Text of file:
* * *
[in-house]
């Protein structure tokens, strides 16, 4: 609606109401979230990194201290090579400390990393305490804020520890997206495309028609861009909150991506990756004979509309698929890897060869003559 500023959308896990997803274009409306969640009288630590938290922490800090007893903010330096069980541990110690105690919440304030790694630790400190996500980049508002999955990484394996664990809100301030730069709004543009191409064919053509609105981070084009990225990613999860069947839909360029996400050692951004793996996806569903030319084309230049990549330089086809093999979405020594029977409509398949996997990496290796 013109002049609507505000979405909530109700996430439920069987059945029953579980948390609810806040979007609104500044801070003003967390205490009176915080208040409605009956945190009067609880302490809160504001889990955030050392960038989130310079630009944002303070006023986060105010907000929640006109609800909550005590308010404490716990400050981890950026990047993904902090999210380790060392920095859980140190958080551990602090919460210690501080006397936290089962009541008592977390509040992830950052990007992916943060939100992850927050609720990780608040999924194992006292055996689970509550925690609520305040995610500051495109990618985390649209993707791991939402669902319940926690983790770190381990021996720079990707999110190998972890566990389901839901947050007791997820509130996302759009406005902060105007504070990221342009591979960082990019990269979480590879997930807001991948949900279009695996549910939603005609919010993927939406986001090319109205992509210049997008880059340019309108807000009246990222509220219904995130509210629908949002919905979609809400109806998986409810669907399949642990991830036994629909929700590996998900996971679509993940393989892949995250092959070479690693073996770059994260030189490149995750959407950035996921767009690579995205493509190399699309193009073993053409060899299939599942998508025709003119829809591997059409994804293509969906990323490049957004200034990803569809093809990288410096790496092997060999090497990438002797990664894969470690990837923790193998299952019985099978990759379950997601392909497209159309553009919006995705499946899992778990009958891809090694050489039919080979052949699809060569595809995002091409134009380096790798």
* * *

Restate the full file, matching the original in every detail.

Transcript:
[in-house]
């Protein structure tokens, strides 16, 4: 609606109401979230990194201290090579400390990393305490804020520890997206495309028609861009909150991506990756004979509309698929890897060869003559 500023959308896990997803274009409306969640009288630590938290922490800090007893903010330096069980541990110690105690919440304030790694630790400190996500980049508002999955990484394996664990809100301030730069709004543009191409064919053509609105981070084009990225990613999860069947839909360029996400050692951004793996996806569903030319084309230049990549330089086809093999979405020594029977409509398949996997990496290796 013109002049609507505000979405909530109700996430439920069987059945029953579980948390609810806040979007609104500044801070003003967390205490009176915080208040409605009956945190009067609880302490809160504001889990955030050392960038989130310079630009944002303070006023986060105010907000929640006109609800909550005590308010404490716990400050981890950026990047993904902090999210380790060392920095859980140190958080551990602090919460210690501080006397936290089962009541008592977390509040992830950052990007992916943060939100992850927050609720990780608040999924194992006292055996689970509550925690609520305040995610500051495109990618985390649209993707791991939402669902319940926690983790770190381990021996720079990707999110190998972890566990389901839901947050007791997820509130996302759009406005902060105007504070990221342009591979960082990019990269979480590879997930807001991948949900279009695996549910939603005609919010993927939406986001090319109205992509210049997008880059340019309108807000009246990222509220219904995130509210629908949002919905979609809400109806998986409810669907399949642990991830036994629909929700590996998900996971679509993940393989892949995250092959070479690693073996770059994260030189490149995750959407950035996921767009690579995205493509190399699309193009073993053409060899299939599942998508025709003119829809591997059409994804293509969906990323490049957004200034990803569809093809990288410096790496092997060999090497990438002797990664894969470690990837923790193998299952019985099978990759379950997601392909497209159309553009919006995705499946899992778990009958891809090694050489039919080979052949699809060569595809995002091409134009380096790798």